LOT- SEason II – Ep. 9 “Raiders of the Lost Art”: A Review

Posted: 01/27/2017 in Uncategorized


This was just…fun. The Legends in the 60s, George Lucas…LOT continues to be the most comic booky series ever, paying due homage to the man who launched two franchises indelibly etched in the collective world consciousness to this day. Keeping my opening brief, on to my review.

We open with a recap of former Waverider, and time master, Rip Hunter’s (Arthur Darvill) actions after saving his crew at the season’s beginning. We learn that his plan was exceedingly reckless and desperate. His awareness of such is presented by his shutting down Gideon, the ship’s A.I. We also learn exactly how powerful the “spear of destiny” truly is, hearkening to Thawne’s (Matt Letscher) earlier proclamation that it is an object that can rewrite reality. Hunter’s fate  shows that it can assuredly rewrite the life of one man.

Darvill’s Hunter who has long been my least favorite character on the show actually has a decent run with this episode. Now essentially ‘rewritten’, he is an American film student working with prop master and future film god, George Lucas (Matt Angel). There is a lot of fanboy love in this run. The notion that at heart you can’t change who you are plays well as Rip now “Phil” works on his student film project essentially working through his lost identity via making his friends and enemies his movie characters. A good stab is taken at Vandal Savage (Casper Crump) via Phil stating he is as “menacing as a weiner dog”. Though Savage was initially well received in LOT’s first season, he quickly became a leering caricature that really needed the multiple ‘ends’ to reward fans for their patience.

There is a sub arc involving Mick Rory (Dominic Purcell) reaching out to Martin Stein (Victor Garber) to “cure him” of his visions of Snart (Wenworth Miller) but the revelation of what is truly happening comes as no surprise really despite the red herring implant and silly surgery moment that follows. Snart’s presence is plainly an illustration of Rory’s emotional evolution and this plot angle works just fine as despite the man’s harsh demeanor and questionable stability, Rory has grown as a  character becoming of value to the team and to himself.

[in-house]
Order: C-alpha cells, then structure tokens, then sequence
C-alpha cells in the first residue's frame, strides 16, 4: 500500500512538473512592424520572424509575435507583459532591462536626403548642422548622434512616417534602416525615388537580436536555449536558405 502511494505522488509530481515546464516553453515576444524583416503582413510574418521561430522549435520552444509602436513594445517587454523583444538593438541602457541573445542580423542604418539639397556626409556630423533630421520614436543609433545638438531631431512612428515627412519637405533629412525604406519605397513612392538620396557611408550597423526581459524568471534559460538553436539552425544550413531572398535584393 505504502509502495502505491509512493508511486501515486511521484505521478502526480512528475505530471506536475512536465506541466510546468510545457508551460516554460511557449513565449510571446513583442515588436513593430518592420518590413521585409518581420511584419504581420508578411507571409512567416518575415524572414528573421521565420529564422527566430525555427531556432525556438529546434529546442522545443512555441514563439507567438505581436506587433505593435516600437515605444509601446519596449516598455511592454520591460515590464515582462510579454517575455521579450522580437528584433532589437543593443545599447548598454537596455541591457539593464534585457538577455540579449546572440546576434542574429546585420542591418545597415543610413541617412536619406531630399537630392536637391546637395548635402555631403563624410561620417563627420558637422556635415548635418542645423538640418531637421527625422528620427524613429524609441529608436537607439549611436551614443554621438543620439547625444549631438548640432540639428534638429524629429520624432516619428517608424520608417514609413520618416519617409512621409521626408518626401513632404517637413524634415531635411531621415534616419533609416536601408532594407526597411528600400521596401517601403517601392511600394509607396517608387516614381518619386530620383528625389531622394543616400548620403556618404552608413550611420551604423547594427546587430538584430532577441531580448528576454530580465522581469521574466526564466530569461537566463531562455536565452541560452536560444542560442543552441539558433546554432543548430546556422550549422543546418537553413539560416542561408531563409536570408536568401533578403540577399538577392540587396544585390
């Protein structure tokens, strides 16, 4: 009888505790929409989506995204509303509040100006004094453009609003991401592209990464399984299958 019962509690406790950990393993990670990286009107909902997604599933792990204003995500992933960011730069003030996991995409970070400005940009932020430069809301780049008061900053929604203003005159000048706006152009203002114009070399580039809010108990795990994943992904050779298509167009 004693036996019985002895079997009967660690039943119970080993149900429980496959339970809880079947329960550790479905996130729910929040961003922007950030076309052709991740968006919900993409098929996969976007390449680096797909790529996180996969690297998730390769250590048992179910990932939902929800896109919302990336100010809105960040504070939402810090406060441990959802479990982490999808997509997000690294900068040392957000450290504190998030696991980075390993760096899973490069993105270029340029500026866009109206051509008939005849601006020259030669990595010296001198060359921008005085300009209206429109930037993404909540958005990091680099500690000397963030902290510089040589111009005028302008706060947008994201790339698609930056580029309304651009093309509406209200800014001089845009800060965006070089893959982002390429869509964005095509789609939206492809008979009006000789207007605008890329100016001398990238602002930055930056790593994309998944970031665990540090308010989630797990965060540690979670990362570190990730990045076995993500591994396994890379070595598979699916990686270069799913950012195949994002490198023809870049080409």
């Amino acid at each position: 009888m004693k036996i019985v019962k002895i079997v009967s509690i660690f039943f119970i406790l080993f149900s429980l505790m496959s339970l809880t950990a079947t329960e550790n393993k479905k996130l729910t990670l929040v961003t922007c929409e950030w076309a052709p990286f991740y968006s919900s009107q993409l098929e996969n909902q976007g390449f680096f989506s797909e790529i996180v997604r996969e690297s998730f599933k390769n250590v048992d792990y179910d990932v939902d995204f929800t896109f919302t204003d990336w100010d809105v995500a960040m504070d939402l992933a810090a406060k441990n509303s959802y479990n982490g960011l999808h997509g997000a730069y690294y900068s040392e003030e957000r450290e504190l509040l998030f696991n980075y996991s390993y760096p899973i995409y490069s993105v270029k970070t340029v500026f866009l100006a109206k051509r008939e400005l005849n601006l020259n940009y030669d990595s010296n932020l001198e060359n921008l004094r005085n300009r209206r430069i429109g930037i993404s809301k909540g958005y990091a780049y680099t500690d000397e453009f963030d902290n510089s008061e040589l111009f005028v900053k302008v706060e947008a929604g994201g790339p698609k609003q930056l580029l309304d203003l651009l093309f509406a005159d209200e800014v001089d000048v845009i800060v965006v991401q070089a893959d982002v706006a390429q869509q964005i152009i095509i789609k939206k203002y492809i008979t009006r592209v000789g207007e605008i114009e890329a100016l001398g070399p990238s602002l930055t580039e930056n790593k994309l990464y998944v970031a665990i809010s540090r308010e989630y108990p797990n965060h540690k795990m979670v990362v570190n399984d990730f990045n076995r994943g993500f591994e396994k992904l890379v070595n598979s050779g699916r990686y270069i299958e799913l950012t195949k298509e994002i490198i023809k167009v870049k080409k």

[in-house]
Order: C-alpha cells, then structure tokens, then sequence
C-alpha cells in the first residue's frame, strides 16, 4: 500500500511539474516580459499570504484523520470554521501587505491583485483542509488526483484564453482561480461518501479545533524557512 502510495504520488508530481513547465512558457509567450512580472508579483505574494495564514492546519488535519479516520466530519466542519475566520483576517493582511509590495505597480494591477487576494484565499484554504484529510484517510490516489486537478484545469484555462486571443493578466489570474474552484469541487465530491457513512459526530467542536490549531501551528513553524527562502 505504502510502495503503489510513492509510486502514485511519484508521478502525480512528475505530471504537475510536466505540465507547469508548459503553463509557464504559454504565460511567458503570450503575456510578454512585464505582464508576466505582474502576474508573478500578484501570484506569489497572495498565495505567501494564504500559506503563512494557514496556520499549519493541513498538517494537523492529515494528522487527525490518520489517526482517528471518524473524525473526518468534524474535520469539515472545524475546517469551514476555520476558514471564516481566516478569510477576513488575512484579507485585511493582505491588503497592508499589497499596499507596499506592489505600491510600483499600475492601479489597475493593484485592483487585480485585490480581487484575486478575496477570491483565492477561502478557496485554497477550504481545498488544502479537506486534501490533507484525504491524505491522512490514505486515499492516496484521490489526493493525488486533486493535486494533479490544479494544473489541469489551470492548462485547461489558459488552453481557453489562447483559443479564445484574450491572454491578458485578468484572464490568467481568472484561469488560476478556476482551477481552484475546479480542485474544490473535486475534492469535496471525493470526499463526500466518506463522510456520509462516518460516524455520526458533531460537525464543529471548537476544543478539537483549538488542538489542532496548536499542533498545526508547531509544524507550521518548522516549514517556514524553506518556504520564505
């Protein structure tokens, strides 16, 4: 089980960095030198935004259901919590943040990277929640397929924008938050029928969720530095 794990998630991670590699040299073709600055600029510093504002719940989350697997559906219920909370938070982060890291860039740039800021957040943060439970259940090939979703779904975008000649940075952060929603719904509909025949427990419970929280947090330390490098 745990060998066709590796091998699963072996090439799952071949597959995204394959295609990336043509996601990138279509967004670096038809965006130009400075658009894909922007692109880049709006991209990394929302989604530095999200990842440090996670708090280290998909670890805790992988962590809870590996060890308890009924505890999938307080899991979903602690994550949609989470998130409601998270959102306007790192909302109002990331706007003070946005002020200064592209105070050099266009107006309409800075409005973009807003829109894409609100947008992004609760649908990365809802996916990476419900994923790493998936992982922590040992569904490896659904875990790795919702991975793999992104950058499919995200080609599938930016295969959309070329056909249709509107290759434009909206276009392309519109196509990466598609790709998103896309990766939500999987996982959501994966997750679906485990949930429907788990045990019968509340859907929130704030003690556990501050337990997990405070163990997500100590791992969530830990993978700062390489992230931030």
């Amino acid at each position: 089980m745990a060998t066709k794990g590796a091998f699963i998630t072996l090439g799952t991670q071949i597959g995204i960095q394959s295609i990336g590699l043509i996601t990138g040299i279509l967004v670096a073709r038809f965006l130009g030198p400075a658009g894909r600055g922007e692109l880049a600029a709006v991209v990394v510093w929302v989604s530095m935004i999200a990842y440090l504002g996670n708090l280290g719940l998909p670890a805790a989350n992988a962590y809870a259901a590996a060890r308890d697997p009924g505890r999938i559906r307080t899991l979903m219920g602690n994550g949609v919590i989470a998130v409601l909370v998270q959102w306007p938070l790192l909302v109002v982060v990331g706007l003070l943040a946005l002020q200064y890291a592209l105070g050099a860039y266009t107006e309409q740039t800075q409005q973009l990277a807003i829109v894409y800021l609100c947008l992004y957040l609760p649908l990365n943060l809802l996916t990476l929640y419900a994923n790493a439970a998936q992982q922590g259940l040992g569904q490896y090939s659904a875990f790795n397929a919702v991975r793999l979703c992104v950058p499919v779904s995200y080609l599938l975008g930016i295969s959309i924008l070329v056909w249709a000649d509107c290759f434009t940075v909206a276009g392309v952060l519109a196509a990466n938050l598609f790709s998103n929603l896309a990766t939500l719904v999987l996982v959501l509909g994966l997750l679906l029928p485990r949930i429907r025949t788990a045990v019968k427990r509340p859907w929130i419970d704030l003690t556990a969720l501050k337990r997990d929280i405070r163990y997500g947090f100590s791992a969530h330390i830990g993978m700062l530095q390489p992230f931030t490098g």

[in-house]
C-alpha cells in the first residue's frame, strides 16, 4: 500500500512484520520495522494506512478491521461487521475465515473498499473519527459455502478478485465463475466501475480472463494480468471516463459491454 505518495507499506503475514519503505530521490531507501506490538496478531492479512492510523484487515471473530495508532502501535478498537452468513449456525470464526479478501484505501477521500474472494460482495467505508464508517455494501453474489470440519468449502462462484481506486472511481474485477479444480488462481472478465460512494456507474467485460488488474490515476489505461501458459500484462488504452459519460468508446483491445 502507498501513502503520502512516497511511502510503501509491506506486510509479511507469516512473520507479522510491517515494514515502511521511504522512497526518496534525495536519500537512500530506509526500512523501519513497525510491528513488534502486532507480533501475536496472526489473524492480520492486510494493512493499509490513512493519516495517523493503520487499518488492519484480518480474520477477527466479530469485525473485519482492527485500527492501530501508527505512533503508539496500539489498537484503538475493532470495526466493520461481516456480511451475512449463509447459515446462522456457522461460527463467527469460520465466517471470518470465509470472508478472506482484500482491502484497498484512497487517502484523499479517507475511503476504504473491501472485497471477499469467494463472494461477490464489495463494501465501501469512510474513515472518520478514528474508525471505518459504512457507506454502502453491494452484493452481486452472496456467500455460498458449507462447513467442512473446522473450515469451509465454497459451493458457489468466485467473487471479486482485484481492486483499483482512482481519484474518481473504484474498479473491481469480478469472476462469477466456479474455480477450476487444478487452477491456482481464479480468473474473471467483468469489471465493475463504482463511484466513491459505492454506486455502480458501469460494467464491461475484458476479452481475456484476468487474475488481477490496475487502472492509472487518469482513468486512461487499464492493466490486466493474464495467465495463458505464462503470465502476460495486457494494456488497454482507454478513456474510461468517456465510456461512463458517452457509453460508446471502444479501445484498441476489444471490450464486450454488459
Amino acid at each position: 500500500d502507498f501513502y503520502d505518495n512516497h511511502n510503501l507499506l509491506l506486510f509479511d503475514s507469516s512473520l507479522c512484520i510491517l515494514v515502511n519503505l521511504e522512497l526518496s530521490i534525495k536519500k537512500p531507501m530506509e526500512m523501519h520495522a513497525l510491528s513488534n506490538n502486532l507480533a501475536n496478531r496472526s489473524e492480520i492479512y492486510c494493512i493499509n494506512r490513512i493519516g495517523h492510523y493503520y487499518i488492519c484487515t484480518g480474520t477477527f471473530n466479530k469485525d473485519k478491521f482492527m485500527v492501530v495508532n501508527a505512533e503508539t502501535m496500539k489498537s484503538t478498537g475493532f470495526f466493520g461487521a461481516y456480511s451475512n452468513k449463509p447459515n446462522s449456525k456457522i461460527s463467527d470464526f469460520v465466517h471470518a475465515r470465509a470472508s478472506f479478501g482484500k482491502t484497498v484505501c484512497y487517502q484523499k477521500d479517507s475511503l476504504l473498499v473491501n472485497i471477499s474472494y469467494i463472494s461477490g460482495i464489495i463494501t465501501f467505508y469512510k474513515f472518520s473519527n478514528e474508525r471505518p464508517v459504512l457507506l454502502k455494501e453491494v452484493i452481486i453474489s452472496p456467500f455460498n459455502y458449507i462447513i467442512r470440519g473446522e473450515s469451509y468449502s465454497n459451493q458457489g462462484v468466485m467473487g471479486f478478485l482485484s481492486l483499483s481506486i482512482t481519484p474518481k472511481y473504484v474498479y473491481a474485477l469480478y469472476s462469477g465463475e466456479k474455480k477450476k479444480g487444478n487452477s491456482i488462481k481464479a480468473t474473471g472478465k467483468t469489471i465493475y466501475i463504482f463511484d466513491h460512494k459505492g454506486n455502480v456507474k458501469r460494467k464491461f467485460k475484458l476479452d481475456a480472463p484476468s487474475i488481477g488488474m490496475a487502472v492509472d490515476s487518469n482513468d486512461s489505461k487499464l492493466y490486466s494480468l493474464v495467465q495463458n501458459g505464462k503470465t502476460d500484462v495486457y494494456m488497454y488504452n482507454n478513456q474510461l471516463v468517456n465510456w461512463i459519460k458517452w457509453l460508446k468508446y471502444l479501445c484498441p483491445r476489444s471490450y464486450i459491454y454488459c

“Phil” is a tool and Darvill seems to be having an excellent time playing him. He whines, shrieks and completely falls apart with frequency. His reinvention seems total as he seems to have no vestige of who he once was. What really killed with this run were the moments that made it up. The trash compactor scene, Sara’s “hope” pronouncement, the “stormtrooper” tactics and weaponry used by the Legion of Doom members, Damian Darhk (Neal McDonough) and Malcolm Merlyn (John Barrowman),  played to terrific effect.

The notion of how pervasive sci fi is as a formative element in the lives of so many is earnest. Though the notion of such genius level intellects as Nate/Steel (Nick Zano) and Ray/Atom (Brandon Routh) being reduced to dunderheads without proper inspiration plays for laughs, the message is clearly received. Film when made well can truly elevate and inspire. The insight that both men were inspired by Lucas endeavors, Nate by “Raiders of the Lost Ark” and Ray by “Star Wars” give proper homage to both the genre and the man who helped popularize/revolutionize the science fiction genre. Nate’s pronouncement about being “a yoga instructor” is haplessly mirrored by Ray’s “I’m a heart surgeon…”

The action was not to the usual level but it was a playful episode and the idea of exactly how dangerous two non methahumans can be is keenly demonstrated as MM and DD dismantle most of the team with sheer skill. The Steel transformation never gets old, nor does the humor that permeates the series. Led by Sara (Caity Lotz), the team scores a great victory considering the involvement of Thawne/Reverse Flash. The end sequence battle reveals that there is still some of Rip left in “Phil” as he makes a pretty dangerous play. Next week’s run “Legion of Doom” is nicely set up with the final moments and the revelation of the cost the team has paid for their victory.  Despite this, a movie night sequence maintains the spirit this show generally lives by.  LOT remains fun, loose and assuredly simply outstanding and well worth your time.


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